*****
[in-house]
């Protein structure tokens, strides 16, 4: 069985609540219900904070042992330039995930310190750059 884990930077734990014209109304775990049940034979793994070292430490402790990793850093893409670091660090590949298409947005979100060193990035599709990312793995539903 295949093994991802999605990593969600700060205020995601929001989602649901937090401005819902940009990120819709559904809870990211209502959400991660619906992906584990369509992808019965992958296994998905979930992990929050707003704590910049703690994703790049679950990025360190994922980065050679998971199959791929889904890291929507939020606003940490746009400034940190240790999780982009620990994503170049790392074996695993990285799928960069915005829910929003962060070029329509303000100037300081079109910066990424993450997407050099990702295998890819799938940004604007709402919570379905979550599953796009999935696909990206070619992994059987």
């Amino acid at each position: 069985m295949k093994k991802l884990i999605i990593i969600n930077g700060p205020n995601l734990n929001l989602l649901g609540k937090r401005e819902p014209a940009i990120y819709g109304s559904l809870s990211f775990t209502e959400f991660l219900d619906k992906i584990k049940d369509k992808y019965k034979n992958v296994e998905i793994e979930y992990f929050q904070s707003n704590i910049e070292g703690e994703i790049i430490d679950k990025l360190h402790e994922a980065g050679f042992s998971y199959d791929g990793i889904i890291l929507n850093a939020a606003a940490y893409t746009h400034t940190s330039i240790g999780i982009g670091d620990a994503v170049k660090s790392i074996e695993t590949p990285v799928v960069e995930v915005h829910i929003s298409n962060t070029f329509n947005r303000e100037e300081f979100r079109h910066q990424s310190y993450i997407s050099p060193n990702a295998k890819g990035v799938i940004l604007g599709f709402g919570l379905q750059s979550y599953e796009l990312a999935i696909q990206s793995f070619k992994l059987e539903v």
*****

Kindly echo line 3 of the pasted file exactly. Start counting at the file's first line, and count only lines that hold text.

């Amino acid at each position: 069985m295949k093994k991802l884990i999605i990593i969600n930077g700060p205020n995601l734990n929001l989602l649901g609540k937090r401005e819902p014209a940009i990120y819709g109304s559904l809870s990211f775990t209502e959400f991660l219900d619906k992906i584990k049940d369509k992808y019965k034979n992958v296994e998905i793994e979930y992990f929050q904070s707003n704590i910049e070292g703690e994703i790049i430490d679950k990025l360190h402790e994922a980065g050679f042992s998971y199959d791929g990793i889904i890291l929507n850093a939020a606003a940490y893409t746009h400034t940190s330039i240790g999780i982009g670091d620990a994503v170049k660090s790392i074996e695993t590949p990285v799928v960069e995930v915005h829910i929003s298409n962060t070029f329509n947005r303000e100037e300081f979100r079109h910066q990424s310190y993450i997407s050099p060193n990702a295998k890819g990035v799938i940004l604007g599709f709402g919570l379905q750059s979550y599953e796009l990312a999935i696909q990206s793995f070619k992994l059987e539903v």